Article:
Halloween was last night and so I watched "Ghostbusters" once again, like I have every year since it came out. If you know the movie, the ostensible enemy is a Sumerian "god" who wants to colonize New York with his followers, but the real villain is the United States Environmental Protection Agency. Just over a dozen years after it had been founded, the EPA was already regarded as a group manufacturing problems to solve - and that was even in a big-budget Hollywood movie which, let's face it, is not exactly a pro-business culture.

Here is the plot: New York City developed a ghost problem. The free market solved it. And then a government bureaucrat who knew nothing about science put his beliefs before evidence and used a court order to wreck everything anyway.

Fast-forward...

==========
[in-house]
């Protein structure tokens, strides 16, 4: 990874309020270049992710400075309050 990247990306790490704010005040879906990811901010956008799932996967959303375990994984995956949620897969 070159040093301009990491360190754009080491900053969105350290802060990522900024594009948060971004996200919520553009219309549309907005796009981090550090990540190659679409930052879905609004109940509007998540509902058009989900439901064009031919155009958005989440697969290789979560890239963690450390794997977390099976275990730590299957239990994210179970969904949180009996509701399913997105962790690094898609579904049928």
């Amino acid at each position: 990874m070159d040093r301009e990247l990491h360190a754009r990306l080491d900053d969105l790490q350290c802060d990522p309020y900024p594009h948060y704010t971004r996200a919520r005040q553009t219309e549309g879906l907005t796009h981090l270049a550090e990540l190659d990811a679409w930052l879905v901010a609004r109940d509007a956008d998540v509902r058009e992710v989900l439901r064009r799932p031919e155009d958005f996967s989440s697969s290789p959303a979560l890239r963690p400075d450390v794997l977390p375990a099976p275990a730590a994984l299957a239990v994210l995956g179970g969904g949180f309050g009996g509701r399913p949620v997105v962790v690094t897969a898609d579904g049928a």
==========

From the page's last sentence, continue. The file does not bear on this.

The latest Morbidity and Mortality Weekly Report (MMWR) from the CDC describes how working adults (over the age of 18) are using tobacco products. Girija Syamlal of the CDC and colleagues analyzed data from the National Health Interview Survey (NHIS) from 2014-2016. The NHIS is an annual survey conducted via a personal interview, and the person interviewed is randomly selected (one per family) from adults in a family.

Among the working adults interviewed, the investigators found that about 22 percent used some form of combustible tobacco, which included cigarettes, cigars, pipes, hookahs, and bidis. About 15 percent used cigarettes, and the rest used the other forms.  About 3 percent...